The article focuses on the work of Linda Eneix at the Hypogeum Hal-Saflieni in Malta (on the island of Gozo -- see diagram in this previous post), one of the most incredible and unique ancient monumental structures on earth, where about 2,000 tons of rock were removed to create a labyrinth of curving chambers, stairways, trilithons, and columns. The site may date to as early as 4000 BC according to some estimates, while others place the Malta structures as belonging to a period from 3800 BC to 2400 BC; in any event the megalithic structures on Malta are often alleged to be among the oldest in the world.
According to Linda Eneix and her fellow-researchers, the Hypogeum contains sophisticated acoustics that consistently produce vibrations in the frequency range of about 110 Hz, which apparently causes abrupt and measurable changes in brain activity that scientists at the site have documented in volunteer subjects.
The same article discusses previous work suggesting similar findings at other ancient megalithic sites around the globe, including the ceremonial center at Chavín de Huántar in Peru, as well as at Newgrange in Ireland.
More discussion by Linda Eneix of these acoustics can be found here, part of the Old Temples Study Foundation website.
The level of sophistication in acoustic incorporation into quite challenging architectural design indicates that these extremely ancient structures were not the product of very primitive humans who were just beginning to emerge from the hunter-gatherer phase. Yet this obvious fact is quite damaging to the conventional narrative of mankind's ancient past.
In fact, it is quite apparent from the archaeoacoustic analysis described in the above essays and articles that ancient humans probably understood more about the importance and impact of sound vibrations than we do today! Such a startling assertion resonates with the themes discussed by John Anthony West in his classic 1979 text, Serpent in the Sky, as well as the elaboration on this subject found in previous blog posts such as:
It also brings to mind a quotation in this previous post, in which I wrote: "In a sense, we might say that the measurements of a building or a garden can act on us in much the same way that music can act on us: architecture is 'physical music.'"
Another important implication of this nascent study of the archaeoacoustics of ancient megalithic spaces (besides the fact that these acoustic effects clearly reveal an advanced and sophisticated level of scientific and human-biological awareness) is the evidence that very similar acoustic effects appear to have been incorporated in megalithic sites on continents separated by mighty oceans, implying that the ancient civilizations that built them either had direct contact with one another or that they were descended from a common ancestor civilization (or perhaps from ancestor civilizations that had contact with one another).
This second conclusion should not be very hard to believe: it should not be too farfetched to imagine that a culture demonstrating the levels of scientific sophistication required to create the acoustics of the Hypogeum of Malta might also be able to navigate by the stars and build ships that could cross the bluewater oceans. Extensive evidence of other sorts points to the fact that ancient trans-oceanic contact took place long before conventional historians say that it did.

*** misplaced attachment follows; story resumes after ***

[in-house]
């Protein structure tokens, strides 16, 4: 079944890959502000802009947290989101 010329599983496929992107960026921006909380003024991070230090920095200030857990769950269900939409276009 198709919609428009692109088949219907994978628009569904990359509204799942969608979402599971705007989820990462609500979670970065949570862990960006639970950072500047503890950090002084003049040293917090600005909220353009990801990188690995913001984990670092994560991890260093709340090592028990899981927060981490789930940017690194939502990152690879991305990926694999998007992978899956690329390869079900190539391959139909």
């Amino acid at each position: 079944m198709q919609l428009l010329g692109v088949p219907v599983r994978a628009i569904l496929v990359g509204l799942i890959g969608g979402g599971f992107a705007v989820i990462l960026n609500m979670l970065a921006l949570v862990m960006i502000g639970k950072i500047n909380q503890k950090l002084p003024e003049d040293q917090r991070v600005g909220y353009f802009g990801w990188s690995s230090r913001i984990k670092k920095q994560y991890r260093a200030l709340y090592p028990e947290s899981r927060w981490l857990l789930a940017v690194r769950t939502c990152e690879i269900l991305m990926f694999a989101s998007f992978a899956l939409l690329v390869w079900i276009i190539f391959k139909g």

Further, the temples on Malta contain precise astronomical and solar alignments. The Hypogeum appears to contain some solstice alignments, and we have already seen in previous posts that the Mnajdra temple contains a precise equinoctial orientation. The incorporation of such alignments reinforces the suggestion that the same civilization that constructed these megalithic structures might also have had the ability to cross the oceans.
Below is an excellent video discussing and demonstrating the equinoctial alignments at Mnajdra:
Previously, this blog post discussing these alignments pointed out that the fact that the precise east-west orientation of the central corridor of this very ancient temple has been preserved for more than 5,000 years is a devastating piece of evidence that calls into question the foundations of the tectonic theory of earth's geology.
Thus, the temples on Malta prove to be extremely important in preserving evidence that refutes the most basic assumptions undergirding conventional geology as well as those undergirding the conventional views about the ancient history of the human race.
Finally, the suggestions about the importance of sound and vibration and the possibilities that these vibrations -- even if generated by the human voice -- have powerful and beneficial impacts on us human beings is a line of study which ties right in to the subjects discussed in this previous post, and in this previous post.
The possibility that certain voice-activated vibrational frequencies can alter brain activity is fascinating; it is also fascinating to learn that some archaeologists have found traces of ergot in one of the chambers of the Hypogeum (called "The Cistern" -- see this map). The fact that ergot is a fungus with powerful mind-altering effects (LSD is in fact derived from it) points back to topics discussed in this previous post on mushrooms (also used to produce altered states by cultures on continents separated by the largest oceans).
Clearly, the work being done by Linda Eneix, Miriam Kolar, and others who are researching the acoustic qualities of Hal-Saflieni, Chavín de Huántar, and other sites around the world, is beginning to shed light on a subject of incredible importance to humanity. We should all be grateful to them, and look forward to hearing more about these ancient soundwaves (and the impact they have on the mind) in the near future.